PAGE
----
6. Quality metrics

These metrics — including performance ratings, time to productivity, and job satisfaction — assess the effectiveness of the recruitment process in selecting candidates who are not only qualified but also perform well, adapt quickly, and are satisfied in their roles. Hiring high-quality candidates positively influences revenue generation, customer satisfaction, and overall organizational performance. Employees with high performance ratings and job satisfaction are likely to be more productive, contribute to innovation, and positively impact the company’s reputation, which can lead to increased revenue and reduce costs in the long term.

Getting started: A recipe for quick wins

Current market research and our first-hand experience suggest relatively few companies have established a formal CFO-CHRO partnership strategy that effectively measures and consistently produces a tangible return on its investment in talent acquisition. Like most corporate initiatives, simply getting started is often the most challenging task.

Here are a few ways to accelerate progress.

Approach recruiting as a business process. The recruitment function involves several well-defined and integrated steps that should be articulated and evaluated individually and collectively. Recruiting serves as the cornerstone of cost-effective talent acquisition.

Begin with data that’s currently available. Once there’s agreement on which talent acquisition metrics are most meaningful, use an iterative process over time to harvest and improve the volume and quality of that data, and to increase the effectiveness of translating metric-driven insights into actionable steps to make improvements. Work with the data that’s available and don’t expect a significant cause and effect at the outset.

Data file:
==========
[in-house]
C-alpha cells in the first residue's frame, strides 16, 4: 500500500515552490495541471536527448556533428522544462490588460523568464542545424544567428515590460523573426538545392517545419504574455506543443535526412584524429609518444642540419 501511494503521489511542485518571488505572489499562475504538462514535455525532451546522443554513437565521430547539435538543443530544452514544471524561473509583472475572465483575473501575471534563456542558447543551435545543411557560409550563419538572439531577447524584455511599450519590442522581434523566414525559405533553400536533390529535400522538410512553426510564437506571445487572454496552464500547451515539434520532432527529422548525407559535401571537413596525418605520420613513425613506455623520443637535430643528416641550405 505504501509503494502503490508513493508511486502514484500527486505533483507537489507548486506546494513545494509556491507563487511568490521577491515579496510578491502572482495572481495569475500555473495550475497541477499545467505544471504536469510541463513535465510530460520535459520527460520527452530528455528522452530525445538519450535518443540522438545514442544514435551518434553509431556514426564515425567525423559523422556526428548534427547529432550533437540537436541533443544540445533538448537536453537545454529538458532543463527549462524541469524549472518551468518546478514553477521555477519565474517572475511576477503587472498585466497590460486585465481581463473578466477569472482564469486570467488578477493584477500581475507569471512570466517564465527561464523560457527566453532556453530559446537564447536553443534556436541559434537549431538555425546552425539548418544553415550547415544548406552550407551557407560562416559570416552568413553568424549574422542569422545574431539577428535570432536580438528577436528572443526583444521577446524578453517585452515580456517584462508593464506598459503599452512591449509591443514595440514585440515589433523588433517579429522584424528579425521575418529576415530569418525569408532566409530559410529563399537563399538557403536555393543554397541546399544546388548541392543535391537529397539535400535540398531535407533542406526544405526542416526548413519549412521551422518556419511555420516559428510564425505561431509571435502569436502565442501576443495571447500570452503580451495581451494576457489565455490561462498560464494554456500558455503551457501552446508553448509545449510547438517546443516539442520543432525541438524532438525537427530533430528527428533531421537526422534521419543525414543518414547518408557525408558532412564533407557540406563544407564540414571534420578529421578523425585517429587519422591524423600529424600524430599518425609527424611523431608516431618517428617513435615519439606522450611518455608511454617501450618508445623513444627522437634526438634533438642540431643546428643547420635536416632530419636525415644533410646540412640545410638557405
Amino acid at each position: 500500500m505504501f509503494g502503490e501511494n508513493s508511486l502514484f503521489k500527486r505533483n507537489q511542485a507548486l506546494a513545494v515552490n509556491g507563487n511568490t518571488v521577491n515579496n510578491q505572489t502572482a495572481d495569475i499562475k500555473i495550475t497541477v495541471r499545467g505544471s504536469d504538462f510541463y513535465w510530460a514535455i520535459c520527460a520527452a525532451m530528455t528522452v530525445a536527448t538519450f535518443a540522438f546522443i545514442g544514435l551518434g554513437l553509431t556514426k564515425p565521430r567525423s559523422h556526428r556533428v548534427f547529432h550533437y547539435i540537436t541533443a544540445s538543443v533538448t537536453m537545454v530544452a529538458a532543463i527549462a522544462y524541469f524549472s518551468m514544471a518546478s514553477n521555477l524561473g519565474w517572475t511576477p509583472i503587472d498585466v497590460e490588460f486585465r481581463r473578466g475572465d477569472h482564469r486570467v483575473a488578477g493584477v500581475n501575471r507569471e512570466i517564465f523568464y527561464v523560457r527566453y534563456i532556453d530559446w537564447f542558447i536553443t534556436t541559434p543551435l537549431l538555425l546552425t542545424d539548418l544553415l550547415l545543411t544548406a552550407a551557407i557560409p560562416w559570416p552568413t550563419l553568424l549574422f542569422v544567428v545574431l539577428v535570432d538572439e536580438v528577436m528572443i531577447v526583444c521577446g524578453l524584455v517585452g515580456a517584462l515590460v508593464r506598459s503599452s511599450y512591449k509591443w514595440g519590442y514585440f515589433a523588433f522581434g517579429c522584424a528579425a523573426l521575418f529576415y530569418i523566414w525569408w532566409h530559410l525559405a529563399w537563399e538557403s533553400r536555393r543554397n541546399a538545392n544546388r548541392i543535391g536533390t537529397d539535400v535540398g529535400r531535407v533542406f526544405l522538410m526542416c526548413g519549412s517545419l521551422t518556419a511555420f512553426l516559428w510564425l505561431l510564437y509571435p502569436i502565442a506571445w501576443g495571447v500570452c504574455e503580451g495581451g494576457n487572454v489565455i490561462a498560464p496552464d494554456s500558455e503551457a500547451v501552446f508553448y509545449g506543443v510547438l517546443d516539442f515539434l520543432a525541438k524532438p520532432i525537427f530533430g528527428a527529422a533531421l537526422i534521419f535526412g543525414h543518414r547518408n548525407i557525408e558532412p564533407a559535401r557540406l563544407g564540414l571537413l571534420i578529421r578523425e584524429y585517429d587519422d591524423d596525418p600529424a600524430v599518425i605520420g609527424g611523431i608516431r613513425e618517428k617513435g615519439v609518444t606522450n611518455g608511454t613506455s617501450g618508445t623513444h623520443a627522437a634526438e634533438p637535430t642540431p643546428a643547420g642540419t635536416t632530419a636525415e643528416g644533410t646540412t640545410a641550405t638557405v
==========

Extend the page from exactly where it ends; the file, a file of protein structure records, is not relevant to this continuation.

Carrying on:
Benchmark metrics against competitors. To whatever extent your company’s industry provides insights into best practices, or that you can gain information on the experience of competitors, benchmark those 3rd party performance metrics to establish tangible, realistic goals for your company. This benchmarking should not be a “once and done” task, as market conditions are always changing.

Research and explore new HR technologies. AI, machine learning and other new technologies can provide significant efficiencies and competitive advantage in talent acquisition. Don’t overlook new tools that can augment your company’s existing applicant tracking system, for example, by providing insights into pre-applicant data, as well as recruiter performance. 

Strengthen communication and trust among internal constituents. Your company’s ability to affect change and improve its talent acquisition capability will depend in large measure on the quality of communication and trust that exists among its recruiters, hiring managers, and others involved in the hiring, onboarding, and training process. Add this to your list of key metrics to monitor and manage. 

By analyzing and tracking key talent acquisition metrics alongside financial data, including revenue, profitability, and operational costs, the CFO and CHRO can gain insights into the direct and indirect impact of talent acquisition strategies on the company’s financial performance, enabling informed decision-making and resource allocation.

For CFOs, this partnership can deliver an increased level of confidence that the company is managing its talent acquisition capability in a manner that’s process- and metrics-driven, accountable, cost-effective, and serving the best interests of its employees, customers, and stakeholders.